UK attention to retail: robust sales in February drive strong growth in the UK retail market

Retailers enjoyed buoyant sales growth in February, as Britons continued to spend (and borrow) despite Brexit fears. However, the month also brought with it a spike in inflation, which is predicted to persist throughout 2017 and erode real incomes and consumer spending.

The UK retail market reported value and volume growth of 5.2% and 4.1% respectively when compared with February 2016—a strong performance (see figure 1).

Nonetheless, many believe growth in the sector may soon run out of steam, as economic factors make life increasingly difficult for UK households. Most retailers’ hedges have now ended, and many are now unable to mitigate the impact of higher import costs solely through squeezing their supply chains. As a result, numerous firms have begun to increase prices, and inflation (as measured by the CPI) leaped to 2.3% in February.


The ONS reported that the unemployment rate edged down to 4.7% in the three months leading to January 2017, which reflects the lowest rate since 1975. Concerns that the recent improvements may reverse in 2017 have yet to be confirmed, however wage growth (excluding bonuses) also fell to 2.3% across the same period.

The gap between wage growth and inflation, which jumped to 2.3% in February (as measured by the CPI), appears to have all but closed. The subsequent squeeze on real household incomes and spending is likely to reflect a significant headwind for many retailers in 2017.

Consumer credit

Consumer borrowing continued to rise rapidly in February, as unsecured consumer credit increased by 8.1% when compared with the same month last year, bringing the total level to £196.0 billion.

The Bank of England is becomingly increasingly worried about the trend. The rise of household debt to unsustainable levels prior to the financial crisis was a key aggravating factor in the recession that ensued. However, whether Threadneedle Street will act on these concerns to tighten lending conditions and make credit more difficult to obtain remains to be seen, as recent monetary policy meetings show a divided opinion.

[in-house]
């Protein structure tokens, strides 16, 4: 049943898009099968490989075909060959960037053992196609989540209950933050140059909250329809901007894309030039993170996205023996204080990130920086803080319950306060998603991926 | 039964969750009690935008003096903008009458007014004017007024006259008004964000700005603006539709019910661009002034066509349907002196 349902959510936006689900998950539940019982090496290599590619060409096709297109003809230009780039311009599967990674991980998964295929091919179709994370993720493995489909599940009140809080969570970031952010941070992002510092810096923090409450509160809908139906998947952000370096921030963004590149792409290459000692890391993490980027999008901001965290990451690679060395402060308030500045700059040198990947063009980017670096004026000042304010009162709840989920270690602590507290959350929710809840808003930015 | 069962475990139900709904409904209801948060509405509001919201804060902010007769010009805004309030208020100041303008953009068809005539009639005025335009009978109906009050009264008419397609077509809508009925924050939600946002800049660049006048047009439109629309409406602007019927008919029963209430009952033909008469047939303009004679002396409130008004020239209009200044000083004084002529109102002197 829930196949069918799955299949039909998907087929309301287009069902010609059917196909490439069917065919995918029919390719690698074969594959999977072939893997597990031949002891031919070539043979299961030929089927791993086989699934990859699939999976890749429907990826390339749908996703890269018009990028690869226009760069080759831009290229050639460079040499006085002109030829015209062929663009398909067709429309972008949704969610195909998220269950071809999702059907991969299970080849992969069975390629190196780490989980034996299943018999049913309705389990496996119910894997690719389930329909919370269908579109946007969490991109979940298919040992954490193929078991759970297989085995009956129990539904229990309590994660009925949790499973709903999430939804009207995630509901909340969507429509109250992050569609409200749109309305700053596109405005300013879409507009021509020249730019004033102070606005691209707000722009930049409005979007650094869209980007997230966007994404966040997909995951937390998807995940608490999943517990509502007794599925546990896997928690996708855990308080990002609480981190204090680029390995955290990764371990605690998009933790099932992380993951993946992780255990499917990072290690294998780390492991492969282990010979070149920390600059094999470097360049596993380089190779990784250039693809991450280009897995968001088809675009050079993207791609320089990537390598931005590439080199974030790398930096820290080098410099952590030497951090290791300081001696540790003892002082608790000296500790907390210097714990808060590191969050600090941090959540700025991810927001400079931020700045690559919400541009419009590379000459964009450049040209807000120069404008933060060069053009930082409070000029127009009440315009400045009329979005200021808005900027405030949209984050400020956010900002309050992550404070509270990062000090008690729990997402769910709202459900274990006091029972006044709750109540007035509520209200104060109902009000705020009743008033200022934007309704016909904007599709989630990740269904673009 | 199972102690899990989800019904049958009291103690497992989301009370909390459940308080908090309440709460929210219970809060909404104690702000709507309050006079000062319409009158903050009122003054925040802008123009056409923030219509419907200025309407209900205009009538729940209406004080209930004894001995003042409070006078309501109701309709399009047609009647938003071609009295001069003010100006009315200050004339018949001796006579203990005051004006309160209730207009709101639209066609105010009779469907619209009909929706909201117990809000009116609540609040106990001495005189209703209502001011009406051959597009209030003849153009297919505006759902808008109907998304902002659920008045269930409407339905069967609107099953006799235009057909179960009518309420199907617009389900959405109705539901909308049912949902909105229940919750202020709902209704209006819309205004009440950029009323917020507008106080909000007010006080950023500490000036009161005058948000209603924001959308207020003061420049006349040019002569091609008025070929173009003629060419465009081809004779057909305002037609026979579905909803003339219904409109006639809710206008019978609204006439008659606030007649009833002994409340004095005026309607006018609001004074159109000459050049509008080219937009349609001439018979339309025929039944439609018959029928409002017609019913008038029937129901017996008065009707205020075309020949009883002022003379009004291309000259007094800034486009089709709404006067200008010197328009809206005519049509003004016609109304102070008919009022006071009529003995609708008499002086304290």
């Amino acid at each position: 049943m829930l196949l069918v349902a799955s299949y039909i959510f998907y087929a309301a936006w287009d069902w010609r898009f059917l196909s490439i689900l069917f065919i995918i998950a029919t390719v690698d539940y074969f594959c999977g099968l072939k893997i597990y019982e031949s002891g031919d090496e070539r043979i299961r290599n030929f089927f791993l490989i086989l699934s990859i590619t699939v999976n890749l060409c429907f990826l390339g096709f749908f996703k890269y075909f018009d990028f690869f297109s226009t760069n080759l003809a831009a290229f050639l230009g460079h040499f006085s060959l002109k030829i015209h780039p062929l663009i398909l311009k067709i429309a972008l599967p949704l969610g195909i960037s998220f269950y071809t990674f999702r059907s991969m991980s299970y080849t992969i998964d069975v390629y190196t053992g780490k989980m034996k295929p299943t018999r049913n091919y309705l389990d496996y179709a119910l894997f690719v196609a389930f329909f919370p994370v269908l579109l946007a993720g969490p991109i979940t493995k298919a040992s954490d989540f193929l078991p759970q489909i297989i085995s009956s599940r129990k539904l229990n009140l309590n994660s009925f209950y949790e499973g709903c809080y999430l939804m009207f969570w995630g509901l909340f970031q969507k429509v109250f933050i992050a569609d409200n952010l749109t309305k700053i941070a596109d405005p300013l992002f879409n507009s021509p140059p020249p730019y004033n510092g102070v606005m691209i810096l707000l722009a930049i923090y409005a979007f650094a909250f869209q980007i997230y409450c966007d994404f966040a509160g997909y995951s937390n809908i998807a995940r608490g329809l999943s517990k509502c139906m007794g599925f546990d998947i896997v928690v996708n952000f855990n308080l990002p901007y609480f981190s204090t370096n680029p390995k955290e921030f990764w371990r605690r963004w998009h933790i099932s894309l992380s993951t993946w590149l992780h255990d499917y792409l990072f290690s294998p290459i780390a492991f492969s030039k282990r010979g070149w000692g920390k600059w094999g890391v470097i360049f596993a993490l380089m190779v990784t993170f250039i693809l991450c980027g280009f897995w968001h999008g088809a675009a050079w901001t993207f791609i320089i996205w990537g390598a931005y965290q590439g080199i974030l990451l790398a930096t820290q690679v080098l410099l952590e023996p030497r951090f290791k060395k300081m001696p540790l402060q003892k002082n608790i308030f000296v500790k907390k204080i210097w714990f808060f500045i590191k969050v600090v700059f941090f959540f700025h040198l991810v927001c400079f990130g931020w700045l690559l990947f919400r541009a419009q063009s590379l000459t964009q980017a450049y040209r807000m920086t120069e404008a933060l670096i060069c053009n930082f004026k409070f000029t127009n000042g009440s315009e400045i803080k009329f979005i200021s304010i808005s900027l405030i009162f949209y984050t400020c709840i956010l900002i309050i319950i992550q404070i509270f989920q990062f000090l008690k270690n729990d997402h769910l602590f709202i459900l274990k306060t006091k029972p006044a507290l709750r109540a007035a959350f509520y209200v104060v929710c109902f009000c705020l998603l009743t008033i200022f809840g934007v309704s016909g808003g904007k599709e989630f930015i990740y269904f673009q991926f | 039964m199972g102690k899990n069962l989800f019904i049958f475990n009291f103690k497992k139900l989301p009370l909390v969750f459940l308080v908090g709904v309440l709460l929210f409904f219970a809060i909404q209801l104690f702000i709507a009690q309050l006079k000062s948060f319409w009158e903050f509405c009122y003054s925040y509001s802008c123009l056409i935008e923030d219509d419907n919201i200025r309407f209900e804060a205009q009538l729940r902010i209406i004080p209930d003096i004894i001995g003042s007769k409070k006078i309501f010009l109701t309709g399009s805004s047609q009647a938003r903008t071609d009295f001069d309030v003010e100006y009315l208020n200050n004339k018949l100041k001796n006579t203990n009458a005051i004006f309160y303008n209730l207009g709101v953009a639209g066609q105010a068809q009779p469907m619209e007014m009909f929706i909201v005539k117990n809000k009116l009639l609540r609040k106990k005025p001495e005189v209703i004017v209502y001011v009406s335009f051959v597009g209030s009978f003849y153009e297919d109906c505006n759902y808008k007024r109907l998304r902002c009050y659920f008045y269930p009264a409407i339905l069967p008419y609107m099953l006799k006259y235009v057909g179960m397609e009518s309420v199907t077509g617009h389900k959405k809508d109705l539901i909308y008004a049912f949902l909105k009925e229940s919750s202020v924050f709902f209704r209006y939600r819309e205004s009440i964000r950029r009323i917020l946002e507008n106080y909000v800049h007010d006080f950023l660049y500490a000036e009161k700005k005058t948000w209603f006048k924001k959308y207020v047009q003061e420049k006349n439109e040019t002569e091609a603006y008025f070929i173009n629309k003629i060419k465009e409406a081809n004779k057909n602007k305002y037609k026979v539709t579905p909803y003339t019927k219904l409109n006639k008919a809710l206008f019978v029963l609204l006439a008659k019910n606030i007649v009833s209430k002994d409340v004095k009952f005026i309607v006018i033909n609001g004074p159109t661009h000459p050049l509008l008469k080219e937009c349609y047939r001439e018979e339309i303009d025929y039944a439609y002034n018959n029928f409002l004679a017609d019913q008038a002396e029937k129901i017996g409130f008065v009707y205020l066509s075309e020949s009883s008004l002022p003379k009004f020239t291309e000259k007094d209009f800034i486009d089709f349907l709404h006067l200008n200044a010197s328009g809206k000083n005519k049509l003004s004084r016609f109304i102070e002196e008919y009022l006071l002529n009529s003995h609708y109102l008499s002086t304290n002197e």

Footfall across the UK declined by 3.7% in February—the sharpest drop since December 2015. The extreme weather brought by Storm Doris may have exacerbated the decline to an extent, however dwindling numbers of shoppers on the high streets reflect a long-term trend which shows little sign of abating.

Retail parks have been one of the few formats to buck the downward trend across recent years. However, it would appear they are now also struggling to attract shoppers, as data from BRC-Springboard indicated that retail park footfall fell by 1.6% in February. This reflects the fourth month of decline and the sharpest drop since November 2013.

Property prices

Data from Nationwide indicates that the average UK house price in February was £205,846, which reflects a 4.5% uptick compared to the same month last year. Although the property market has cooled slightly following the referendum vote, predictions that house-price growth would rapidly dip into negative territory following the result now appear to be overblown.

Nonetheless, Nationwide still predicts weak growth for 2017 of around 2% following the first average price fall in two years, which is likely to do little to boost consumer confidence and spending.

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